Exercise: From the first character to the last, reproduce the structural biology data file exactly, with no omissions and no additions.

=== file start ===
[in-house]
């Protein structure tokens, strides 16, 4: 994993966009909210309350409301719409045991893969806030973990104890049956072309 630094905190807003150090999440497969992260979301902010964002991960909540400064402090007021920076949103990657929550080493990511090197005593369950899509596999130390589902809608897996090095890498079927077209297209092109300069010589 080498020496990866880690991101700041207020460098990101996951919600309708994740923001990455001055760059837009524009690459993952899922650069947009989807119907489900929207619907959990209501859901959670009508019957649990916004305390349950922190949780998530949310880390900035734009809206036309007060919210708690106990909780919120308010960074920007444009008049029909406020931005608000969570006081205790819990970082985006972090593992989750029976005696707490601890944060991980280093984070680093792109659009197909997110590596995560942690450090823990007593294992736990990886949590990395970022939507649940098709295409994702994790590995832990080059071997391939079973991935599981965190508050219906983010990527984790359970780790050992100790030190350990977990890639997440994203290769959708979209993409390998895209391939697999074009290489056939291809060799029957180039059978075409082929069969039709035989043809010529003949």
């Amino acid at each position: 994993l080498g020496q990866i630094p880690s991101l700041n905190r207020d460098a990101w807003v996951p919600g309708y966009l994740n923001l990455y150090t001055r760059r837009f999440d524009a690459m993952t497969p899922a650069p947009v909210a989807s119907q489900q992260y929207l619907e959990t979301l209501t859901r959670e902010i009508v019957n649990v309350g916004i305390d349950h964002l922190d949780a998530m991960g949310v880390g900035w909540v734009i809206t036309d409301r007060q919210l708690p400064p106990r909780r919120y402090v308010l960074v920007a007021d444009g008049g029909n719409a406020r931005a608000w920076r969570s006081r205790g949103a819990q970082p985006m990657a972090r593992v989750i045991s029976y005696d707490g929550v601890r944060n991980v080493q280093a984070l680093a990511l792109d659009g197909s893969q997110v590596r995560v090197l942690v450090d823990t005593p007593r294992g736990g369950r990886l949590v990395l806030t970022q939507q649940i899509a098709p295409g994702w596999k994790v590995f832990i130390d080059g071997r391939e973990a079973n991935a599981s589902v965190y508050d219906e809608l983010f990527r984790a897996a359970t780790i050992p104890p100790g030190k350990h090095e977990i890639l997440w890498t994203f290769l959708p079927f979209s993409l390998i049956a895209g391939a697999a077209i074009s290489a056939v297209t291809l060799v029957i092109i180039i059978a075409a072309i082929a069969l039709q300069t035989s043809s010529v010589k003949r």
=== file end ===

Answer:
[in-house]
């Protein structure tokens, strides 16, 4: 994993966009909210309350409301719409045991893969806030973990104890049956072309 630094905190807003150090999440497969992260979301902010964002991960909540400064402090007021920076949103990657929550080493990511090197005593369950899509596999130390589902809608897996090095890498079927077209297209092109300069010589 080498020496990866880690991101700041207020460098990101996951919600309708994740923001990455001055760059837009524009690459993952899922650069947009989807119907489900929207619907959990209501859901959670009508019957649990916004305390349950922190949780998530949310880390900035734009809206036309007060919210708690106990909780919120308010960074920007444009008049029909406020931005608000969570006081205790819990970082985006972090593992989750029976005696707490601890944060991980280093984070680093792109659009197909997110590596995560942690450090823990007593294992736990990886949590990395970022939507649940098709295409994702994790590995832990080059071997391939079973991935599981965190508050219906983010990527984790359970780790050992100790030190350990977990890639997440994203290769959708979209993409390998895209391939697999074009290489056939291809060799029957180039059978075409082929069969039709035989043809010529003949």
């Amino acid at each position: 994993l080498g020496q990866i630094p880690s991101l700041n905190r207020d460098a990101w807003v996951p919600g309708y966009l994740n923001l990455y150090t001055r760059r837009f999440d524009a690459m993952t497969p899922a650069p947009v909210a989807s119907q489900q992260y929207l619907e959990t979301l209501t859901r959670e902010i009508v019957n649990v309350g916004i305390d349950h964002l922190d949780a998530m991960g949310v880390g900035w909540v734009i809206t036309d409301r007060q919210l708690p400064p106990r909780r919120y402090v308010l960074v920007a007021d444009g008049g029909n719409a406020r931005a608000w920076r969570s006081r205790g949103a819990q970082p985006m990657a972090r593992v989750i045991s029976y005696d707490g929550v601890r944060n991980v080493q280093a984070l680093a990511l792109d659009g197909s893969q997110v590596r995560v090197l942690v450090d823990t005593p007593r294992g736990g369950r990886l949590v990395l806030t970022q939507q649940i899509a098709p295409g994702w596999k994790v590995f832990i130390d080059g071997r391939e973990a079973n991935a599981s589902v965190y508050d219906e809608l983010f990527r984790a897996a359970t780790i050992p104890p100790g030190k350990h090095e977990i890639l997440w890498t994203f290769l959708p079927f979209s993409l390998i049956a895209g391939a697999a077209i074009s290489a056939v297209t291809l060799v029957i092109i180039i059978a075409a072309i082929a069969l039709q300069t035989s043809s010529v010589k003949r």